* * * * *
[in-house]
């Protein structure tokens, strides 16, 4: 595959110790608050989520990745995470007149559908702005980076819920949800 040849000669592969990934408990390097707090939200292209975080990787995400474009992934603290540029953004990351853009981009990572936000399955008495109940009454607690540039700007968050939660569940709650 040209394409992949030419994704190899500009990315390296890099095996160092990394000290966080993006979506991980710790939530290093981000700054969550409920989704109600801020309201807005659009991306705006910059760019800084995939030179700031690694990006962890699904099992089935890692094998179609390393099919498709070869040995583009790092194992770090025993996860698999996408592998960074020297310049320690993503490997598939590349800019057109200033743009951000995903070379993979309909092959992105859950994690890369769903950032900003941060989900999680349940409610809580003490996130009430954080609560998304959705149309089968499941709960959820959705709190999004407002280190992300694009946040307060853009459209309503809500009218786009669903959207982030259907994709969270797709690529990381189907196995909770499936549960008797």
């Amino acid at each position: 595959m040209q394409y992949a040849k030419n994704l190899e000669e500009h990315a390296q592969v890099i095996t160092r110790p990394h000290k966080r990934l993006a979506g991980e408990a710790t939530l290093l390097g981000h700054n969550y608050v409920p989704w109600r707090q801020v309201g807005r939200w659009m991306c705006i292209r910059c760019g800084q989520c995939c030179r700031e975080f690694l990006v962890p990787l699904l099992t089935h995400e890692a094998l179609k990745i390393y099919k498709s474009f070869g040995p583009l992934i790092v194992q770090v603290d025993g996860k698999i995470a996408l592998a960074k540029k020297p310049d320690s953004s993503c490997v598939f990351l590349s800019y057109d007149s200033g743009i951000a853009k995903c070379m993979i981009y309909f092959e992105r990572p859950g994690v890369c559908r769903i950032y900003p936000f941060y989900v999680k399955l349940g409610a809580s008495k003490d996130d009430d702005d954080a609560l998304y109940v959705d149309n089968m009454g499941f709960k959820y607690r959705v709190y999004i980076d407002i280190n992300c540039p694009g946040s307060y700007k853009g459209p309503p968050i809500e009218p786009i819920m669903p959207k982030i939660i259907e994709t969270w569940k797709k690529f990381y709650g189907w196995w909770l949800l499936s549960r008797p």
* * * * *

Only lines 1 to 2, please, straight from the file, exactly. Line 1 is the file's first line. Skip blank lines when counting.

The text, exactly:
[in-house]
């Protein structure tokens, strides 16, 4: 595959110790608050989520990745995470007149559908702005980076819920949800 040849000669592969990934408990390097707090939200292209975080990787995400474009992934603290540029953004990351853009981009990572936000399955008495109940009454607690540039700007968050939660569940709650 040209394409992949030419994704190899500009990315390296890099095996160092990394000290966080993006979506991980710790939530290093981000700054969550409920989704109600801020309201807005659009991306705006910059760019800084995939030179700031690694990006962890699904099992089935890692094998179609390393099919498709070869040995583009790092194992770090025993996860698999996408592998960074020297310049320690993503490997598939590349800019057109200033743009951000995903070379993979309909092959992105859950994690890369769903950032900003941060989900999680349940409610809580003490996130009430954080609560998304959705149309089968499941709960959820959705709190999004407002280190992300694009946040307060853009459209309503809500009218786009669903959207982030259907994709969270797709690529990381189907196995909770499936549960008797």